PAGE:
I think it is all about the moment and trying to convey the feeling of what that moment was about, that’s why when I started out all my work was in light, shots of my friends, things I would see. I would say my aesthetic approach is candid, nostalgic and clean. I love lines, I love shadows, I love light. I really like to eliminate distraction. In my images you know what you are looking at, you know what you are supposed to be looking at.
How do you pick your subject matter?
I shoot friends or people that I see and ask to take their photo. I try to establish a certain intimacy and personal dynamic with a subject. I will try to talk with them to bring something out and get them to forget that they are being photographed. As soon as people see a camera they change and I like to capture people as who they are.
So what inspires you?
Travel. My dream would be to travel with different people and take photographs. I travelled a lot when I was in London. It is so easy to travel there. You can jump on a plane for less than 100 pounds. I went to Berlin, Amsterdam, Dublin, Barcelona, Vienna, Budapest. I took photographs there but I was shooting digital and I was still learning a lot. I learned more about light, setting on a camera and achieving images that I wanted to achieve.
As far as photographers, it always changes. Right now my favorites are Dafy Hagai, Viviane Sassen, then this conceptual duo, Hart and Leshkina, who manipulate the body and play with its forms. I am also inspired by fashion photography, but I like it when it is more conceptual, not just a straight editorial; it has a narrative behind it.
What is your most recent series Unseen about?
In shooting monochromatic portraits on planes of line and color I wanted to capture the inherent tension of simultaneously fitting in and standing out. It is something we rarely talk about as humans but is built into the constructs of social games, and I think it's something we are all conscious of as we try to find our place in the world. To balance presence and absence, elegance and influence is to possess a magnetism that both reflects and reinforces the harmony of our environment.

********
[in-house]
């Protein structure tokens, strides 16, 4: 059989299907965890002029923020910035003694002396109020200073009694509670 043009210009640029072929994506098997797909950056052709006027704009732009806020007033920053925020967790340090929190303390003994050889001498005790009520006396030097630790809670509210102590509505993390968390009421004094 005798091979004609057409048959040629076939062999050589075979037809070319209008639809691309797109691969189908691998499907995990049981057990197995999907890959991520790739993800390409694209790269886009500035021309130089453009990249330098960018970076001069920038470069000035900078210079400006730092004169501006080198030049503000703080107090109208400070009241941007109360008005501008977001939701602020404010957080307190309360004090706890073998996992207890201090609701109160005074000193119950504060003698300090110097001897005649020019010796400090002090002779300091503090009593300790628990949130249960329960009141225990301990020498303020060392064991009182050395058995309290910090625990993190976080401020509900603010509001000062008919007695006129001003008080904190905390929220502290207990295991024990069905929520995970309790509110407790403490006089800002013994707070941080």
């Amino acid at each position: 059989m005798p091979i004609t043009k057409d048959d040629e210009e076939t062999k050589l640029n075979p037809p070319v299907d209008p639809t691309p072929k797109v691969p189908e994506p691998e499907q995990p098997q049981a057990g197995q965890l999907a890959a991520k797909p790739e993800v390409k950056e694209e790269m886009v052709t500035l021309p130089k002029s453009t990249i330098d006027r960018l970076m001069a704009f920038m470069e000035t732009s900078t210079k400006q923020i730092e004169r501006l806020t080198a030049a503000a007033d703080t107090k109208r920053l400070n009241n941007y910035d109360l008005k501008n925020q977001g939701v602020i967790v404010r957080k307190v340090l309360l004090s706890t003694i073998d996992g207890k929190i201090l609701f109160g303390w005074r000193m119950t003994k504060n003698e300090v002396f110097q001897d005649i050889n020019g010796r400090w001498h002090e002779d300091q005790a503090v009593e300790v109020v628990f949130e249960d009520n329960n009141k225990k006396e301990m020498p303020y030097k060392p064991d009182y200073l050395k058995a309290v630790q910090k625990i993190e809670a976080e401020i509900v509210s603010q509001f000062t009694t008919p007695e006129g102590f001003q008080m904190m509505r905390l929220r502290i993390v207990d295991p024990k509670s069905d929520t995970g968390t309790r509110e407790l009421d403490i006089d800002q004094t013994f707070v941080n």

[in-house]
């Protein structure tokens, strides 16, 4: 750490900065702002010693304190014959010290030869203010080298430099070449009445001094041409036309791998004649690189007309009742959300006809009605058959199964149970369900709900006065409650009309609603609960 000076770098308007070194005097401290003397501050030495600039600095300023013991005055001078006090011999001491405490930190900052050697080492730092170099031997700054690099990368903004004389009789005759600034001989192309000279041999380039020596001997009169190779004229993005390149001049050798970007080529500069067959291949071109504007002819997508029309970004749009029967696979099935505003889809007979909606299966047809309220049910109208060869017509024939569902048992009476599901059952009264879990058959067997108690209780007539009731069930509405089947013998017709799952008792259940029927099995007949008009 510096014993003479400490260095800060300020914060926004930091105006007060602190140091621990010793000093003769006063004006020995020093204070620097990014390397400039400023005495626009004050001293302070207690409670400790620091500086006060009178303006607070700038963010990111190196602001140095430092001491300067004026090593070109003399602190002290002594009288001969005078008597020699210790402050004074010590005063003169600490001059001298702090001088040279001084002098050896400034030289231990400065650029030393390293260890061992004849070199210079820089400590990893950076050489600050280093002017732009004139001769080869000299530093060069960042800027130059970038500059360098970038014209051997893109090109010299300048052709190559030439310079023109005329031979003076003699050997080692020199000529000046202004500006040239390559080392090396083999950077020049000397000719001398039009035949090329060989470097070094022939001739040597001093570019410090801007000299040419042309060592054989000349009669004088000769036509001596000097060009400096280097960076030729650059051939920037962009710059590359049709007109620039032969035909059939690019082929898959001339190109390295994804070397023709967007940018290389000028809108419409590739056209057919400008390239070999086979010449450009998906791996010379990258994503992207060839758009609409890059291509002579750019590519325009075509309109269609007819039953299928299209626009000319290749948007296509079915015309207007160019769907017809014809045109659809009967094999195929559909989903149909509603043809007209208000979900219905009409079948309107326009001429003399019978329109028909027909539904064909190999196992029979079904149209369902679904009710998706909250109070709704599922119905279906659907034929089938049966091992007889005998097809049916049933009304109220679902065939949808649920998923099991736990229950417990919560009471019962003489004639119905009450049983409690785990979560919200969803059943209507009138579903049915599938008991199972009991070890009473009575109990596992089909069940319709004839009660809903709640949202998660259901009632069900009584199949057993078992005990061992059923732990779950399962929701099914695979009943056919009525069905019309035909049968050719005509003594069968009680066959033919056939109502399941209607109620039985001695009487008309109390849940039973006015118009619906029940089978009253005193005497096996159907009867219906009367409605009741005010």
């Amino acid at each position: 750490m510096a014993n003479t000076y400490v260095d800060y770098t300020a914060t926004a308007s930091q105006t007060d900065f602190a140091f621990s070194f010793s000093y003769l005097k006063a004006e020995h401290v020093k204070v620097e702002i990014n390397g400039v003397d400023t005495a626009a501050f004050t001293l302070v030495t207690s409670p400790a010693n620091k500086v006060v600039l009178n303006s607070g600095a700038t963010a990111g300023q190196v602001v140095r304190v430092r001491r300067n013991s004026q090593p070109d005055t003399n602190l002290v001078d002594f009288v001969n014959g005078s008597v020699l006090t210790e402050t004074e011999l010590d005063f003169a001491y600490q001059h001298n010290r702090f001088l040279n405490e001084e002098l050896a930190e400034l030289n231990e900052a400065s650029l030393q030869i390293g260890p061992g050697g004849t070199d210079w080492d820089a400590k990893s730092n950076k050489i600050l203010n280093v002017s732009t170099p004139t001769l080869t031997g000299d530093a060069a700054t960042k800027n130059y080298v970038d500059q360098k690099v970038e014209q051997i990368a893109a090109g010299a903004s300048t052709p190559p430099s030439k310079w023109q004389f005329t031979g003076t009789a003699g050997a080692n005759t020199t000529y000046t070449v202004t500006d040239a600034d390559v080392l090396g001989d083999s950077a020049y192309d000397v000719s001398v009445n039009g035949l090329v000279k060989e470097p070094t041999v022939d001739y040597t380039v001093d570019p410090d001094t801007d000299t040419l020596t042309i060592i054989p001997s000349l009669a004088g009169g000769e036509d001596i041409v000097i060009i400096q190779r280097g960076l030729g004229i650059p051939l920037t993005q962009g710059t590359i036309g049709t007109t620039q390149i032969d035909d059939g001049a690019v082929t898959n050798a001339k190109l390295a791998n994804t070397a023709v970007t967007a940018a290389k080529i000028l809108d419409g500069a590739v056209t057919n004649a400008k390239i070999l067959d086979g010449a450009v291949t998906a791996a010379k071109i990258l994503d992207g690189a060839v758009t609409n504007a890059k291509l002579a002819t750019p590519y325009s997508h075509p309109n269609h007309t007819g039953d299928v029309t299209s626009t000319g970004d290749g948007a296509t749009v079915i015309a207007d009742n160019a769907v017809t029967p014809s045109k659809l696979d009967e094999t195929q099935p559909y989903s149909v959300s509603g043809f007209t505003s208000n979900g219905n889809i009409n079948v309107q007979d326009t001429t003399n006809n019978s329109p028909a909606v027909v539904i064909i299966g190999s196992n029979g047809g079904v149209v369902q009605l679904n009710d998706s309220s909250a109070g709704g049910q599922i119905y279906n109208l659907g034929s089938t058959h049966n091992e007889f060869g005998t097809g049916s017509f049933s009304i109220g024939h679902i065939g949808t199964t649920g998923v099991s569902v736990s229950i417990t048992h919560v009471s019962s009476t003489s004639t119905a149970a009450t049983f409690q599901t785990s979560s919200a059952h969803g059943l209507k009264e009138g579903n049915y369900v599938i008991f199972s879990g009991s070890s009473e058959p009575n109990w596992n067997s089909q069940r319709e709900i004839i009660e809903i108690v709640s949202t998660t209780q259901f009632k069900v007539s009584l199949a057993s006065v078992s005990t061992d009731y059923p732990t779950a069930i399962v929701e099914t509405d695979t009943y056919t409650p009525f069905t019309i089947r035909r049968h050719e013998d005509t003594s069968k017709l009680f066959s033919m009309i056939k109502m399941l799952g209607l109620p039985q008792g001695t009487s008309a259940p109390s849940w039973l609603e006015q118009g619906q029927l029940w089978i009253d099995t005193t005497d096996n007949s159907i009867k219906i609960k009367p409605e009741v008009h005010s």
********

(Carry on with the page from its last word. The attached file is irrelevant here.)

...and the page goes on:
Why do you pair your images?
I like to be able to shape a narrative although then again it is all up to the person. What I really like about photography, or how I feel it is different from other mediums, at least for me personally, is that it invites a story. It is something that affects people in a way that is more emotional. You can see an image of a chair and one person can think “oh that looks like my grandma’s chair” or “when I was at my grandmother’s house I can sense the smell her of clothing,” it could take a person to a whole narrative of the past. They can see that chair and think about who was sitting in that chair, why is it empty, etc.
Would you consider your work to be in the realm of fashion photography?
Personally when I shoot I don’t consider my work fashion photography, there is certain style involved but it’s always for the purpose achieving an ‘aesthetic image’. The style is not the focus, it is just part of the narrative. The people that I shoot always have their own styling, the clothes comes from the subject’s own closets. If I am shooting editorial work, I still want to keep that separation, the clothes being a part of the narrative and not just showing off the clothes. In "Unseen", styling is inherent to the story in that it allows the subject to either fit in or stand out from the space. She is simultaneously at one and beyond, a subtle opposition that emerges with each photograph.